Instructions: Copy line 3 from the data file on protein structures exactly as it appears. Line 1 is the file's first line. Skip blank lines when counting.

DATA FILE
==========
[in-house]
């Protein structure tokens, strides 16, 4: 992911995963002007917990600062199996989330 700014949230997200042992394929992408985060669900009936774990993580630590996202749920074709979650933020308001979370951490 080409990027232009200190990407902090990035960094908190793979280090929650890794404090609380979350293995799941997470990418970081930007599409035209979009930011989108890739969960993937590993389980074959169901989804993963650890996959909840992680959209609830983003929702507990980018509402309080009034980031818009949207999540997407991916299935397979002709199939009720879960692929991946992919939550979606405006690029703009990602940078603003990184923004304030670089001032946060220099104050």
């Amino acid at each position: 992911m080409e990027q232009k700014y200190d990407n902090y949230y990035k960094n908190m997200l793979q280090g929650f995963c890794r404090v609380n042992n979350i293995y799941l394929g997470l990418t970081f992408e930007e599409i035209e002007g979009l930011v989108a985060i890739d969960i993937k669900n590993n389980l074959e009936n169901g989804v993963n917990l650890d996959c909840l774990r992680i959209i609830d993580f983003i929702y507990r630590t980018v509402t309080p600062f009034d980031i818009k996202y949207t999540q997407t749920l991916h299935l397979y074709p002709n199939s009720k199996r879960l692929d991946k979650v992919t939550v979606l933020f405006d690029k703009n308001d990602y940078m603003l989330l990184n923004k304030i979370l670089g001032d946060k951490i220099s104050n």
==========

């Amino acid at each position: 992911m080409e990027q232009k700014y200190d990407n902090y949230y990035k960094n908190m997200l793979q280090g929650f995963c890794r404090v609380n042992n979350i293995y799941l394929g997470l990418t970081f992408e930007e599409i035209e002007g979009l930011v989108a985060i890739d969960i993937k669900n590993n389980l074959e009936n169901g989804v993963n917990l650890d996959c909840l774990r992680i959209i609830d993580f983003i929702y507990r630590t980018v509402t309080p600062f009034d980031i818009k996202y949207t999540q997407t749920l991916h299935l397979y074709p002709n199939s009720k199996r879960l692929d991946k979650v992919t939550v979606l933020f405006d690029k703009n308001d990602y940078m603003l989330l990184n923004k304030i979370l670089g001032d946060k951490i220099s104050n």